Alzheimer’s Research Milestones Reached This Past Year
With so much negative news in the forefront of 2020, it’s worth reflecting on some of the incredible achievements the year brought – such as the advancements in Alzheimer’s research milestones. Katie McDonough, director of programs and services at the Alzheimer’s Association, shares, “There are many things that we’re learning and it’s an exciting time for Alzheimer’s research.”
Identification of Alzheimer's disease risk factors. Understanding the leading risk factors for Alzheimer's, most notably excessive alcohol consumption, pollution, and traumatic brain injury (among others) is projected to reduce cases of dementia around the world by up to 40%.
Decreasing rates of Alzheimer's cases. For the previous 30 years, dementia diagnoses in North America and Europe have declined by 13% per decade – very likely as a result of changes in lifestyle.
Progress towards earlier diagnosis. The Early Detection of Neurodegenerative diseases initiative (EDoN) has been started, wherein digital devices are now being developed to diagnosis Alzheimer’s earlier – as early as 10 – 15 years prior to symptom onset.
Greater awareness of MCI. Mild cognitive impairment, or MCI, is currently being examined more closely, allowing for earlier strategy, diagnosis and treatment.
Dementia blood tests. Predictors for the potential risk of Alzheimer’s disease have become more advanced, and in a recent study from Sweden, scientists identified blood-based proteins that forecast future thinking and memory problems.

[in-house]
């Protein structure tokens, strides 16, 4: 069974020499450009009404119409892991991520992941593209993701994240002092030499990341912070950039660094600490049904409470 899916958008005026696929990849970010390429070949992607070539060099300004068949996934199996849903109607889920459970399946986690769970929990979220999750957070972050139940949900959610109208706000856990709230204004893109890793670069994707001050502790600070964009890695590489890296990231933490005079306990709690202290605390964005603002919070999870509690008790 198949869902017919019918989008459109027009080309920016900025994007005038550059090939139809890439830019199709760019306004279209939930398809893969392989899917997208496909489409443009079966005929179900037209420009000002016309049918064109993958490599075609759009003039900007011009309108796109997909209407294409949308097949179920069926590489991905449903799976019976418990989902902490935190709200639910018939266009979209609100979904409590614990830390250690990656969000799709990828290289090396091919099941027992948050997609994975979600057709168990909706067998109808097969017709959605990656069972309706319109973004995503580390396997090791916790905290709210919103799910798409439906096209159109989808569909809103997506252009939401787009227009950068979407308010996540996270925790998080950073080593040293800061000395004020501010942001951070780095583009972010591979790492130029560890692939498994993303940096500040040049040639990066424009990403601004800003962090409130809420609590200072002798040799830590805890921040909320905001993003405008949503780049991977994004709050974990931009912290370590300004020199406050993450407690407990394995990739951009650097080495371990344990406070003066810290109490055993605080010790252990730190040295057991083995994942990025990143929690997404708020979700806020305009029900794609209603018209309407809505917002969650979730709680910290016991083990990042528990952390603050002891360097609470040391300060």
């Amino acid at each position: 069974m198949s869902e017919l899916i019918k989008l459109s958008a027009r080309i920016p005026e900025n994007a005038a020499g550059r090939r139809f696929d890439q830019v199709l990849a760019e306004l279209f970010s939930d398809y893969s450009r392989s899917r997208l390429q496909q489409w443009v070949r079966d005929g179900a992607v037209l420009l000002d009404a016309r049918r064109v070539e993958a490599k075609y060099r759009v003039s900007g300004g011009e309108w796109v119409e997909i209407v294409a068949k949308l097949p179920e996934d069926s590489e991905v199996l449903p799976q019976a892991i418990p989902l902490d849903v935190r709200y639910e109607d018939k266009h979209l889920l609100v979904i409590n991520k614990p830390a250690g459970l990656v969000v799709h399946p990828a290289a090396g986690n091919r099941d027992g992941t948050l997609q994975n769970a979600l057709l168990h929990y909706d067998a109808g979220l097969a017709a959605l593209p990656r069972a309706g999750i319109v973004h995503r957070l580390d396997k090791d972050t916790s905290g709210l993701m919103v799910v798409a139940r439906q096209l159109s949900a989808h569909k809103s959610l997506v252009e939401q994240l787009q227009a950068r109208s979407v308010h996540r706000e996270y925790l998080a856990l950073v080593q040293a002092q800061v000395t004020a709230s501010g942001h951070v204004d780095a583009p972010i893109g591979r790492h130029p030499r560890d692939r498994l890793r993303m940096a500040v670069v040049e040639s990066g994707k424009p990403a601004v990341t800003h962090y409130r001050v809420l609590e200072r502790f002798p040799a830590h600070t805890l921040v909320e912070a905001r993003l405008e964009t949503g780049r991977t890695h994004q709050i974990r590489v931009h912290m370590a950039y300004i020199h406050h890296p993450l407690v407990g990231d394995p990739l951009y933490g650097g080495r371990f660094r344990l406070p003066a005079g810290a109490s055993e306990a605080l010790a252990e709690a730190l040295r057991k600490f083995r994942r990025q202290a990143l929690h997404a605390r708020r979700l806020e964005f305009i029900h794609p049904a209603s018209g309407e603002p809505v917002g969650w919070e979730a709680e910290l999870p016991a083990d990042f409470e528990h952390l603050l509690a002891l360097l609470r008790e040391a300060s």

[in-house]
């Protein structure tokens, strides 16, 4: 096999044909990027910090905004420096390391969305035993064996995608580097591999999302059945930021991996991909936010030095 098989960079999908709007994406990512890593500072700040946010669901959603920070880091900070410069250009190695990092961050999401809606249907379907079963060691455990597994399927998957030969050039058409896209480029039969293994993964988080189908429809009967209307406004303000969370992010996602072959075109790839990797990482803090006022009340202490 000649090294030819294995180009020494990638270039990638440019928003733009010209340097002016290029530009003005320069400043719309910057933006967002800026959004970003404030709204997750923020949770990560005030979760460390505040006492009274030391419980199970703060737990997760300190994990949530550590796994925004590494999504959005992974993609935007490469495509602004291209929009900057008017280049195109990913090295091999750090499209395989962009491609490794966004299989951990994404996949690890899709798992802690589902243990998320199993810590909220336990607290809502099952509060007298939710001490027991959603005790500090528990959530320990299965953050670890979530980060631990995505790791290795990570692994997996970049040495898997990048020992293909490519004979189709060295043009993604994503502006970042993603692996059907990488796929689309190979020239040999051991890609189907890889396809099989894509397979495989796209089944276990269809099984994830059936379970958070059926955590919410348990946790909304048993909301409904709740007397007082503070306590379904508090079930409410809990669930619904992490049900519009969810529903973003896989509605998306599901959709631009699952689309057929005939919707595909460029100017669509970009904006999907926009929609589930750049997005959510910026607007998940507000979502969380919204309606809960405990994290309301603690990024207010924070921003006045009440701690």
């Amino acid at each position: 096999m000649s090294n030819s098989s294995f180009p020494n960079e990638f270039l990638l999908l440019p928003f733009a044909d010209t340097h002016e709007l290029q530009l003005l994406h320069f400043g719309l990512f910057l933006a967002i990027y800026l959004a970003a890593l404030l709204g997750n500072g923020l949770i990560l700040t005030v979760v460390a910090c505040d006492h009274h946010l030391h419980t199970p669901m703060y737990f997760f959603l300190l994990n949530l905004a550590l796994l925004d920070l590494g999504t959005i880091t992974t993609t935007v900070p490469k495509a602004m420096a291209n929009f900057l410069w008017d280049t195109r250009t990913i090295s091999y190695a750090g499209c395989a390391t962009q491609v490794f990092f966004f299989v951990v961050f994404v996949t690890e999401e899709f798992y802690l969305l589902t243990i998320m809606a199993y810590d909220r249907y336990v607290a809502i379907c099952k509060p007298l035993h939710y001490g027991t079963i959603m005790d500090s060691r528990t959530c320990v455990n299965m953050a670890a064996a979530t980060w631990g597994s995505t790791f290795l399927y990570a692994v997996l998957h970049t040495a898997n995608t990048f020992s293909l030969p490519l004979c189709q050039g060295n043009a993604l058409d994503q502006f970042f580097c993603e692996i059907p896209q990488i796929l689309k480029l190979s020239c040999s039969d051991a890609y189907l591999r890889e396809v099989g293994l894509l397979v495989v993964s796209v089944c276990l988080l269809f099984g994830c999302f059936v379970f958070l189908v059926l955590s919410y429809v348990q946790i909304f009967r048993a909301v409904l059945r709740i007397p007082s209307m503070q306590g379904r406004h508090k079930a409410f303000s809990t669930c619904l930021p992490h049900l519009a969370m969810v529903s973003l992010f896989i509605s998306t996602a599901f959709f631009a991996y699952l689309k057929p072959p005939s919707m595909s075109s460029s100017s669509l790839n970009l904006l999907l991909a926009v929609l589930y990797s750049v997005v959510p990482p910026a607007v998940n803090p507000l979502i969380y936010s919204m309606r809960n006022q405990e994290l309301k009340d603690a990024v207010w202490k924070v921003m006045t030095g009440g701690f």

Review of antipsychotic medications. A recently available research study conducted by the University College London uncovered an increased rate for the prescription of antipsychotic medications for all those with Alzheimer's – potentially linked to the greater dependence on delirium management as well as anxiety and agitation from COVID-19 restrictions. These meds are recommended only when no alternative is available, and the reduction of their use is being further explored.
Artificial intelligence. At a faster pace and less expensive, an innovative new AI solution is able to identify the form of proteins in the brain, helping researchers design therapeutics to help remove these proteins.
Aducanumab. The FDA accepted this promising drug in 2020 for a priority review process, meaning that sometime in 2021, we should find out if it’s approved for use in the general population.